Civilian Immunity in War

Author: Igor Primoratz

Publisher: Oxford University Press

ISBN: 0199290741

Category: Law

Page: 263

View: 872

The protection of noncombatants from deadly violence is the centrepiece of any account of ethical and legal constraints on war. It was a major achievement of moral progress from early modern times to World War I. Yet it has been under constant attrition since - perhaps never more so than in our time, with its 'new wars', the spectre of weapons of mass destruction, and the global terrorism alert. Civilian Immunity in War presents eleven specially written essays on the main aspects of this highly topical subject. Written in a clear and non-technical style, this volume will appeal to students and researchers in philosophy, politics, and law, as well as anyone with an interest in the ethics and legality of war.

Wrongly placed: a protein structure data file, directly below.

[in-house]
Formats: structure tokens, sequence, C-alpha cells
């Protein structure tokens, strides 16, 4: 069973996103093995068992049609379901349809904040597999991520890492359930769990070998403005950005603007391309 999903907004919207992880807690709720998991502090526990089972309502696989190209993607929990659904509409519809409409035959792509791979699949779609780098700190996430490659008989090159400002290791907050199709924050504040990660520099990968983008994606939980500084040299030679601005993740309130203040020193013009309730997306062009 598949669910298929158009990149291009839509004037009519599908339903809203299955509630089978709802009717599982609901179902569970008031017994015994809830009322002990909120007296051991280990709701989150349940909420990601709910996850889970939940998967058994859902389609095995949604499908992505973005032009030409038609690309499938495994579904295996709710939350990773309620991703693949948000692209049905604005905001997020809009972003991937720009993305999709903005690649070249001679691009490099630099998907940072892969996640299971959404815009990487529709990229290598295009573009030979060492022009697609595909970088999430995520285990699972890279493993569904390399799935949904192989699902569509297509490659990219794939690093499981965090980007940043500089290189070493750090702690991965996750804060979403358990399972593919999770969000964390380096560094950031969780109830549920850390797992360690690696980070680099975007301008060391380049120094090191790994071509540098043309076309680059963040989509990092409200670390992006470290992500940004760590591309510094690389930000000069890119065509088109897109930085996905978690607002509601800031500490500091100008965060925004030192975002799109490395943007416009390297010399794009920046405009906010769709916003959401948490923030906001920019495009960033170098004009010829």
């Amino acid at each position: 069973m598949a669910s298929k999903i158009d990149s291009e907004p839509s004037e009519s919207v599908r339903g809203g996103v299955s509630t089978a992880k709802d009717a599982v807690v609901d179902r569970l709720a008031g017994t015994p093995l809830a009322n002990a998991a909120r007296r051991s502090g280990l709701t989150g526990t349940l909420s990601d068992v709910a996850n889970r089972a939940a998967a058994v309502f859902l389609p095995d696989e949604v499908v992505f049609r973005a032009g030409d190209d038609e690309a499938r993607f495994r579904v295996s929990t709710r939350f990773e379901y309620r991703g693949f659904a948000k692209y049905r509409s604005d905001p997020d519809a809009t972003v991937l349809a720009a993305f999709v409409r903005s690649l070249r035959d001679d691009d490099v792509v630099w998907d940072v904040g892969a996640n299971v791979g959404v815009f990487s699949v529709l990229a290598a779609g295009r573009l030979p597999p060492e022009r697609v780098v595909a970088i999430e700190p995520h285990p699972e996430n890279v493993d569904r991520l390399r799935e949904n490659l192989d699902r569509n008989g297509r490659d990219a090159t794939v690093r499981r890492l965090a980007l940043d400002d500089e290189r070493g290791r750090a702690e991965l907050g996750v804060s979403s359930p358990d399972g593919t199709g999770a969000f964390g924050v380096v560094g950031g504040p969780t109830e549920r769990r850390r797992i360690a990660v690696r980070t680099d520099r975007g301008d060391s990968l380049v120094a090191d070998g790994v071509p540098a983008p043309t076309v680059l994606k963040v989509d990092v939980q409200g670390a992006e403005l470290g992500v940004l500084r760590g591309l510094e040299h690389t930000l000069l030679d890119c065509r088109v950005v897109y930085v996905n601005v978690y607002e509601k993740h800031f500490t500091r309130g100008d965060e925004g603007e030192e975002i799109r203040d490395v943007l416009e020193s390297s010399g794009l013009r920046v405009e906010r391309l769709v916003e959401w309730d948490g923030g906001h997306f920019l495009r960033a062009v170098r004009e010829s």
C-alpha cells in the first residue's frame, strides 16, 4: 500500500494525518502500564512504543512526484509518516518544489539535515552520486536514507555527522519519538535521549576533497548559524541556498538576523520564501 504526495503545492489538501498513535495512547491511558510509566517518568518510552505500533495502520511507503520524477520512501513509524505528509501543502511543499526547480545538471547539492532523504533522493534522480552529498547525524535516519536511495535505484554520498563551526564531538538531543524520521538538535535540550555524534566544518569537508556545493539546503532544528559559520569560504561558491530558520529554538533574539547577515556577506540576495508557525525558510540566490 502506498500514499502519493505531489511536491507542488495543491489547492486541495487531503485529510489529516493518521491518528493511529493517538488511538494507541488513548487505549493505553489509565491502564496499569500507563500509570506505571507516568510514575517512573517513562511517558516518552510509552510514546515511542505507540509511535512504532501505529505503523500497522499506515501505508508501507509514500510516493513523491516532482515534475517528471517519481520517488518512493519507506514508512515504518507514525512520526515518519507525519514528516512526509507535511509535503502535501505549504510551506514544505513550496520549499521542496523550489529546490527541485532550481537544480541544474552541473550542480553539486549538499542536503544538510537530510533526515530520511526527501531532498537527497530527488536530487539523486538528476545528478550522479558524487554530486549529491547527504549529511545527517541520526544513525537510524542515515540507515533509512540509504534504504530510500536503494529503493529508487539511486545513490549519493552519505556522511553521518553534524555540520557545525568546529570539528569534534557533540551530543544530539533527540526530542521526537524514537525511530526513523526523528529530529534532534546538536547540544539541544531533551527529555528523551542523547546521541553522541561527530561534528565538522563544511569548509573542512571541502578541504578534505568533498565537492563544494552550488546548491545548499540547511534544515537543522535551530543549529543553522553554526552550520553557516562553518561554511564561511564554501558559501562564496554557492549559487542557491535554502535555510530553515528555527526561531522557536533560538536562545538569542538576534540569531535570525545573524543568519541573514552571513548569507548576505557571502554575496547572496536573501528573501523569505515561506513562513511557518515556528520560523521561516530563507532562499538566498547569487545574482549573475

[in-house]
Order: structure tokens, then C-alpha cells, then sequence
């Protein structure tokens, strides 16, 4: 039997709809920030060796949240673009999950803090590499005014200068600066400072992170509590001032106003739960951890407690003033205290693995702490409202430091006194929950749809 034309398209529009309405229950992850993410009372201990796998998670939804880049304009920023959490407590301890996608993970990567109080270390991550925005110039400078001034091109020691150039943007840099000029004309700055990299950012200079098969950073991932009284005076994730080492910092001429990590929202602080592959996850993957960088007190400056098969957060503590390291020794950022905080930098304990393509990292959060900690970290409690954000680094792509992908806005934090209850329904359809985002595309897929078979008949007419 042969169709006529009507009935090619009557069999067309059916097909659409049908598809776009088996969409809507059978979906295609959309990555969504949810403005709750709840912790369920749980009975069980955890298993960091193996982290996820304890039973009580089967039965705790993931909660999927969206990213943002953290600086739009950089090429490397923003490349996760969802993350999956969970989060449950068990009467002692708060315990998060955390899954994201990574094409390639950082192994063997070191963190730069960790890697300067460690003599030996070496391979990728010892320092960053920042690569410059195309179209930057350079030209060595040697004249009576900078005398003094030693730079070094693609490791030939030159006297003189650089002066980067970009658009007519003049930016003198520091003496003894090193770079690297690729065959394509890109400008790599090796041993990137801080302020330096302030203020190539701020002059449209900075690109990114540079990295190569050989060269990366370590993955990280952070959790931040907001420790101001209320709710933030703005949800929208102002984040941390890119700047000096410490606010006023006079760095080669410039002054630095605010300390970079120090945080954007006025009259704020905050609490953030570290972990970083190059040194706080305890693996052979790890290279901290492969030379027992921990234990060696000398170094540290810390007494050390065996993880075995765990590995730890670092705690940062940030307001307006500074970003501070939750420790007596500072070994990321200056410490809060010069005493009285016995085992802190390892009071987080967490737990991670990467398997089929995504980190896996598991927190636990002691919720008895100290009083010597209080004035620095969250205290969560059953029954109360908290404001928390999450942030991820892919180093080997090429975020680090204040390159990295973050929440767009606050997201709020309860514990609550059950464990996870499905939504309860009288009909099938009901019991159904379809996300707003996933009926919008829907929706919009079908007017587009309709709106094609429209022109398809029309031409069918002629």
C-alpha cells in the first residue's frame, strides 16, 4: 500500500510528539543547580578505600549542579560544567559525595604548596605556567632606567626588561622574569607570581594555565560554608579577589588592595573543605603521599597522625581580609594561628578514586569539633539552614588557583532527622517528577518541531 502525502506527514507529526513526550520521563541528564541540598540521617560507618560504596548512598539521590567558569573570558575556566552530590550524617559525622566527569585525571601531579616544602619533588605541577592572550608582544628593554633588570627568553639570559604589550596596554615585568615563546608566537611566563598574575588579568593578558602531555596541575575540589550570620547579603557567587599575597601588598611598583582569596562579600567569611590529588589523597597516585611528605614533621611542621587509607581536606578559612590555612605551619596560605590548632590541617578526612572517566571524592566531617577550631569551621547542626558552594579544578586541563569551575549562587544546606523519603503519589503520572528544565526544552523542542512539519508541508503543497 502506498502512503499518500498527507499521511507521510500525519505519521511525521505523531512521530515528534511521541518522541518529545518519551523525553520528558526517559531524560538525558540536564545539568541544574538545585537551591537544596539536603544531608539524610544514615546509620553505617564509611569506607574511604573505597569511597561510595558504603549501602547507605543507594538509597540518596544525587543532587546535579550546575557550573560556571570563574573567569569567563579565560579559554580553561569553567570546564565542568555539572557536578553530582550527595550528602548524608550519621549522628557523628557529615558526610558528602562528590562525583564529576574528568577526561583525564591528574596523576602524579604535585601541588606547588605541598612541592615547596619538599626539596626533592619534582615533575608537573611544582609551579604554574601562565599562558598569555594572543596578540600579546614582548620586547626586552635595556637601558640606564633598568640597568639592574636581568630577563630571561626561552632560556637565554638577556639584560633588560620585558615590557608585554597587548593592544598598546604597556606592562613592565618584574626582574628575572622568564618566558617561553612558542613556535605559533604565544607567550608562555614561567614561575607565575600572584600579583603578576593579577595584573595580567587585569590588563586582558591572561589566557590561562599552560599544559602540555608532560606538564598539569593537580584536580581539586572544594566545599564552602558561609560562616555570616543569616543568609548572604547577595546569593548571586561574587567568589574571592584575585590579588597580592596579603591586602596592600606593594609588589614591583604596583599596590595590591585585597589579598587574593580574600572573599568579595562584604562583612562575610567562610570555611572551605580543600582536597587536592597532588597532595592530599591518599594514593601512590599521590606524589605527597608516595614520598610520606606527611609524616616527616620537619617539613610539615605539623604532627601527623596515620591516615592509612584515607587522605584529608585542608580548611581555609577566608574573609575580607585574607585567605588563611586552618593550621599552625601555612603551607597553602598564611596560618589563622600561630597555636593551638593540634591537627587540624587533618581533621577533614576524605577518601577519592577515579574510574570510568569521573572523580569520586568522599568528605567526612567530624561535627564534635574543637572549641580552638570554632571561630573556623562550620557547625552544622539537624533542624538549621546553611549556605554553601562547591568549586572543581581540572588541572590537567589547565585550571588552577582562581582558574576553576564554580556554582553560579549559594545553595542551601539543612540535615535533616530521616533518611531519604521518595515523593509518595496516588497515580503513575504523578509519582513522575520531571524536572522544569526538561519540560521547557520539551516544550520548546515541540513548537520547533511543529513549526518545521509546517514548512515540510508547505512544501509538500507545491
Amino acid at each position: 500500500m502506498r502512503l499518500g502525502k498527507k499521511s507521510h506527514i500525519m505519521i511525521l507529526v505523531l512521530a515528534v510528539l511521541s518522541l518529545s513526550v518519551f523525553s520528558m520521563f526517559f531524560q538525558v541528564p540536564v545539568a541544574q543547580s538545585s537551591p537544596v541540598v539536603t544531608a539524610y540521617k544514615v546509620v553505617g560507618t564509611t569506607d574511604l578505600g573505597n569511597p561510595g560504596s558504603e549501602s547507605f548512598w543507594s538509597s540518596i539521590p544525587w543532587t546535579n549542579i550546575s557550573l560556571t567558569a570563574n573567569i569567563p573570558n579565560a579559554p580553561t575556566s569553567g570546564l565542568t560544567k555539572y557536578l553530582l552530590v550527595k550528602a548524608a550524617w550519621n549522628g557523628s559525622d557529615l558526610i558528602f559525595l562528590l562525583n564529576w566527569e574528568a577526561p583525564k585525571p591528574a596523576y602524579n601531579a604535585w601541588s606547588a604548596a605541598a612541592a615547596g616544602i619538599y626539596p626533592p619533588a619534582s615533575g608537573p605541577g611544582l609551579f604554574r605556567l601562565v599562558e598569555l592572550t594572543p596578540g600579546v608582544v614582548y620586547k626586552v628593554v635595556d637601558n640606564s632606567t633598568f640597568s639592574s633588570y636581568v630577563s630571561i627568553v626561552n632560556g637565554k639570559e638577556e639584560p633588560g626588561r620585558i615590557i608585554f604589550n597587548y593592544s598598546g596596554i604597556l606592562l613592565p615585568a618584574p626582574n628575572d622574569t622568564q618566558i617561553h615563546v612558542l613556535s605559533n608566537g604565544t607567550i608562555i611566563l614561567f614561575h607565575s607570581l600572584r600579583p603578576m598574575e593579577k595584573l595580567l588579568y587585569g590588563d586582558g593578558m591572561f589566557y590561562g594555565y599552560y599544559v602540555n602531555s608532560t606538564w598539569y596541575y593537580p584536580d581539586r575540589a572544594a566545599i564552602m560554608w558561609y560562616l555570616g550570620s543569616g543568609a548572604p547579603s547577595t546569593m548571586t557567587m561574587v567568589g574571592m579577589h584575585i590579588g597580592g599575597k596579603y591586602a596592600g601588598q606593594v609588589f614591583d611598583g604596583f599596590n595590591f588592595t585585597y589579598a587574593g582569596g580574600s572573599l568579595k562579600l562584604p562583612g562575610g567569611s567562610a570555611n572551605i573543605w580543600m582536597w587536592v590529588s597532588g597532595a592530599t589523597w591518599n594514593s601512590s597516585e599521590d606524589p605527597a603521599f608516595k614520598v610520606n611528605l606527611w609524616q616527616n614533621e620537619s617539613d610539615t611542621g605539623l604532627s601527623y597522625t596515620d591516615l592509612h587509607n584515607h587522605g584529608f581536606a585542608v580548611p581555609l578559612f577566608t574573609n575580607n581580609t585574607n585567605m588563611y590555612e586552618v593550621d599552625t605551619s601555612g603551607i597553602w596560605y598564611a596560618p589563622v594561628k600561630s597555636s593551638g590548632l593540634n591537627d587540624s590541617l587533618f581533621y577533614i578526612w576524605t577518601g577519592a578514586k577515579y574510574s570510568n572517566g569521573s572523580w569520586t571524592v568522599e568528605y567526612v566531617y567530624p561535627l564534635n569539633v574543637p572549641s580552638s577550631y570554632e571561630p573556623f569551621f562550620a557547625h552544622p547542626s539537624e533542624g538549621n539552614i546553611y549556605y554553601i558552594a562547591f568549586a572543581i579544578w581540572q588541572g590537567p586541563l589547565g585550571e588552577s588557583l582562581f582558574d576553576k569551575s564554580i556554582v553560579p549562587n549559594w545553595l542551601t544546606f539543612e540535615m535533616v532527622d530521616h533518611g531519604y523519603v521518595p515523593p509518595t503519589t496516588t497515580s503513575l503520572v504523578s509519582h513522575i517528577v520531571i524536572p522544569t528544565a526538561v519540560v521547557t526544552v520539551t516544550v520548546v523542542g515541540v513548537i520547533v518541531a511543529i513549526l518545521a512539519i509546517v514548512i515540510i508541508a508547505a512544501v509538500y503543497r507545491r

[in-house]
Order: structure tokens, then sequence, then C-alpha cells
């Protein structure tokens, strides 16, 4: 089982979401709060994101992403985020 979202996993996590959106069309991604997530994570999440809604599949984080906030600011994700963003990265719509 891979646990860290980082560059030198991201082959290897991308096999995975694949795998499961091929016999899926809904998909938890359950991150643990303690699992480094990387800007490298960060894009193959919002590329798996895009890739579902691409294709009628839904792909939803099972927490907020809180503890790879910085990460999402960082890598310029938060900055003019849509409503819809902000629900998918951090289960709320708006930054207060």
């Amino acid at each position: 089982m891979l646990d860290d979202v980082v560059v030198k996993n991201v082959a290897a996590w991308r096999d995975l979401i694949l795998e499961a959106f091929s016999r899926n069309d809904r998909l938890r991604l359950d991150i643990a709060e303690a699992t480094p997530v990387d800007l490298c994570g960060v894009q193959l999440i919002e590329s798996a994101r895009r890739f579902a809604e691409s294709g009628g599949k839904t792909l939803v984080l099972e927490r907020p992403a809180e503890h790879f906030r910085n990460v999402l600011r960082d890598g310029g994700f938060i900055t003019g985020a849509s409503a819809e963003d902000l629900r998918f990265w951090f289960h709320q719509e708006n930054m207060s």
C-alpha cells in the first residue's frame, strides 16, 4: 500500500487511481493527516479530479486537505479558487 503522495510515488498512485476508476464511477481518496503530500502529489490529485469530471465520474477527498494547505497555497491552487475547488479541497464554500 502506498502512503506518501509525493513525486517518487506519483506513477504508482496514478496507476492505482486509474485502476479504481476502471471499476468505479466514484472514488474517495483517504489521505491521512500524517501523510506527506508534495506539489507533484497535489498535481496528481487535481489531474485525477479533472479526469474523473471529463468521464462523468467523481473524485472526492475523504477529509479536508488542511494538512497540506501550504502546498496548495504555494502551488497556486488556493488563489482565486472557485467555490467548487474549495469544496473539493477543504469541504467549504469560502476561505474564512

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Targeting Civilians in War

Author: Alexander B. Downes

Publisher: Cornell University Press

ISBN: 9780801457296

Category: Political Science

Page: 328

View: 5439